U.S. cancer patients in poor and rural areas are more likely to die by suicide than those in affluent, urban areas, a new study finds.
“People who have received a cancer diagnosis are faced with a number of challenges, such as accessing reliable and affordable care, that can add to existing anxiety or depression associated with their illness,” said lead author Ryan Suk. “But those who live in economically or medically underserved areas can be especially affected.”
Suk is an assistant professor of management, policy, and community health at the University of Texas Health Science Center at Houston.
Her team’s analysis of U.S. National Cancer Institute data found that of nearly 5.4 million people diagnosed with cancer between 2000 and 2016, about 6,300 died of suicide. Most patients in the study were men (51%), white (72%), and half were over 65, according to the report published online Oct. 19 in JAMA Network Open.
Compared to the general population, all cancer patients had a higher risk of suicide, the study authors noted. But the risk was greatest for patients in counties with the lowest incomes (1.94 times higher) and in rural counties (1.81 times higher), compared to those in the highest income (1.3 times higher) and urban counties (1.35 times higher).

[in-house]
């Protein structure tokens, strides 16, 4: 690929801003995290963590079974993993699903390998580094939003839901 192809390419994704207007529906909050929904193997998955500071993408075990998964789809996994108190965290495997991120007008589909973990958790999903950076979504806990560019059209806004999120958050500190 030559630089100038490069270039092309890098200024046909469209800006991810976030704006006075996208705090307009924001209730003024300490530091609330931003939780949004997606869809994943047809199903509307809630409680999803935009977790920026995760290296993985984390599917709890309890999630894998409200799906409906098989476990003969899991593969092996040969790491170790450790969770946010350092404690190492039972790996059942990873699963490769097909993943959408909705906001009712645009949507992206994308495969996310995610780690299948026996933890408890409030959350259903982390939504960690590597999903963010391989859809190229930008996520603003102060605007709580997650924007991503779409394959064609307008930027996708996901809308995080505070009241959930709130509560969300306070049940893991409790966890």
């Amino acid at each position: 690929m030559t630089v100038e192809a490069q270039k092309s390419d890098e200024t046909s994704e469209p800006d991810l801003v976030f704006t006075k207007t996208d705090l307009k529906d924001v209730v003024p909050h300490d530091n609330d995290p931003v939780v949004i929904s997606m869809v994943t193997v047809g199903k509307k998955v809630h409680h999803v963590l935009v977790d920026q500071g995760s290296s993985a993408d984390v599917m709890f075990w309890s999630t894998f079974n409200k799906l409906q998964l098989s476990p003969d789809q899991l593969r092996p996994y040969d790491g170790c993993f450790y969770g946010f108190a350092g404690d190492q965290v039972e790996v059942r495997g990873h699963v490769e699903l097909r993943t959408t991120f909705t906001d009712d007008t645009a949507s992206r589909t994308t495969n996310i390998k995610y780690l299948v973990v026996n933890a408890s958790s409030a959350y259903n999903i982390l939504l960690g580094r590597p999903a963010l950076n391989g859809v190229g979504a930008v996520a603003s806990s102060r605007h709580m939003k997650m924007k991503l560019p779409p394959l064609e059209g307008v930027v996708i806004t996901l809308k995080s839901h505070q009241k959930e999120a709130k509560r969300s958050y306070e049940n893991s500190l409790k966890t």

Overall, suicide risk was highest in the first year after a cancer diagnosis and it decreased over time. But the risk of suicide among cancer patients in the lowest-income counties remained 1.83 times higher than that of the general population more than a decade after diagnosis, the findings showed.
The researchers said that suggests that financial stress may progressively worsen among cancer patients in the poorest counties.
One finding that stood out to the investigators: The suicide risk among Asian and Pacific Islanders with cancer was higher across all income levels, and even those in the highest-income counties had a nearly doubled risk of suicide compared to the general population.
That suggests the need to provide more information about mental health services to Asian and Pacific Islanders with cancer, according to Suk.
“Patients living with cancer and cancer survivors face many complex challenges, particularly those living in rural or low-income areas,” she said. “Enhanced telemedicine options for mental health and other health care needs could be one way to increase access to these important services for this population and help reduce their risk of suicide [death].”
The American Cancer Society offers advice on coping with cancer.
SOURCE: University of Texas Health Science Center at Houston, news release, Oct. 19, 2021
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